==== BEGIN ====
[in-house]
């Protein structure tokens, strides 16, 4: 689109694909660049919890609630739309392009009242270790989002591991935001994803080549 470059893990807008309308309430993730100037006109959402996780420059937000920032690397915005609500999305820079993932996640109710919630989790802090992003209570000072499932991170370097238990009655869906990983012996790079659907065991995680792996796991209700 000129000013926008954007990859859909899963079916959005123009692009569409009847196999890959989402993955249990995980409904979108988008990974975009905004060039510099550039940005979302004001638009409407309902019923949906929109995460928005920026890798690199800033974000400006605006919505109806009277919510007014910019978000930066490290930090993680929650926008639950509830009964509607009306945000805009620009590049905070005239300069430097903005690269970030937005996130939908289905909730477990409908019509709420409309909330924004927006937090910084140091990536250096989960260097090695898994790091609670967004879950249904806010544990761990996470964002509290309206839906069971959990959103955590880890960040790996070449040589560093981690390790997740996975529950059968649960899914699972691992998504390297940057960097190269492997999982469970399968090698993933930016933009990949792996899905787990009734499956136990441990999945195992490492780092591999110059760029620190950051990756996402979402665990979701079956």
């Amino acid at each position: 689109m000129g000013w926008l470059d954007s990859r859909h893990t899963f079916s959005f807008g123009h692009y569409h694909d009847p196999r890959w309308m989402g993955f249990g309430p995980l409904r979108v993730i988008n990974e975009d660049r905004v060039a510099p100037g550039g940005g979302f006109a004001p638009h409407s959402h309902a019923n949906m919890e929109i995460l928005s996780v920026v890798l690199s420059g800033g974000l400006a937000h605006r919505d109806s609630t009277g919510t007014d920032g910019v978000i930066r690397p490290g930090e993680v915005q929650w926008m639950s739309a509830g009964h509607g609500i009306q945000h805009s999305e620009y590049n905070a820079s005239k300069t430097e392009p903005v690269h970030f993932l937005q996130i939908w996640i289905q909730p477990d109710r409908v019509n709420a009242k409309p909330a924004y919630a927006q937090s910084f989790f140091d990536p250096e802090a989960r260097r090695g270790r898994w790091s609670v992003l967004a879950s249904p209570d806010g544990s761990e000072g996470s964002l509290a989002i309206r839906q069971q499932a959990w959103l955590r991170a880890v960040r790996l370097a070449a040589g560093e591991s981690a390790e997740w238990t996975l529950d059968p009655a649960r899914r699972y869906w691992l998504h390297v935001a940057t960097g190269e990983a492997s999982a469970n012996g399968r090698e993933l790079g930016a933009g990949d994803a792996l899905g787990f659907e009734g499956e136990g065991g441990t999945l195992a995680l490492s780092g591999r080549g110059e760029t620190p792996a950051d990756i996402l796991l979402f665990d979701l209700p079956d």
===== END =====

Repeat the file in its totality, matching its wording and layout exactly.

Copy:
[in-house]
């Protein structure tokens, strides 16, 4: 689109694909660049919890609630739309392009009242270790989002591991935001994803080549 470059893990807008309308309430993730100037006109959402996780420059937000920032690397915005609500999305820079993932996640109710919630989790802090992003209570000072499932991170370097238990009655869906990983012996790079659907065991995680792996796991209700 000129000013926008954007990859859909899963079916959005123009692009569409009847196999890959989402993955249990995980409904979108988008990974975009905004060039510099550039940005979302004001638009409407309902019923949906929109995460928005920026890798690199800033974000400006605006919505109806009277919510007014910019978000930066490290930090993680929650926008639950509830009964509607009306945000805009620009590049905070005239300069430097903005690269970030937005996130939908289905909730477990409908019509709420409309909330924004927006937090910084140091990536250096989960260097090695898994790091609670967004879950249904806010544990761990996470964002509290309206839906069971959990959103955590880890960040790996070449040589560093981690390790997740996975529950059968649960899914699972691992998504390297940057960097190269492997999982469970399968090698993933930016933009990949792996899905787990009734499956136990441990999945195992490492780092591999110059760029620190950051990756996402979402665990979701079956």
């Amino acid at each position: 689109m000129g000013w926008l470059d954007s990859r859909h893990t899963f079916s959005f807008g123009h692009y569409h694909d009847p196999r890959w309308m989402g993955f249990g309430p995980l409904r979108v993730i988008n990974e975009d660049r905004v060039a510099p100037g550039g940005g979302f006109a004001p638009h409407s959402h309902a019923n949906m919890e929109i995460l928005s996780v920026v890798l690199s420059g800033g974000l400006a937000h605006r919505d109806s609630t009277g919510t007014d920032g910019v978000i930066r690397p490290g930090e993680v915005q929650w926008m639950s739309a509830g009964h509607g609500i009306q945000h805009s999305e620009y590049n905070a820079s005239k300069t430097e392009p903005v690269h970030f993932l937005q996130i939908w996640i289905q909730p477990d109710r409908v019509n709420a009242k409309p909330a924004y919630a927006q937090s910084f989790f140091d990536p250096e802090a989960r260097r090695g270790r898994w790091s609670v992003l967004a879950s249904p209570d806010g544990s761990e000072g996470s964002l509290a989002i309206r839906q069971q499932a959990w959103l955590r991170a880890v960040r790996l370097a070449a040589g560093e591991s981690a390790e997740w238990t996975l529950d059968p009655a649960r899914r699972y869906w691992l998504h390297v935001a940057t960097g190269e990983a492997s999982a469970n012996g399968r090698e993933l790079g930016a933009g990949d994803a792996l899905g787990f659907e009734g499956e136990g065991g441990t999945l195992a995680l490492s780092g591999r080549g110059e760029t620190p792996a950051d990756i996402l796991l979402f665990d979701l209700p079956d």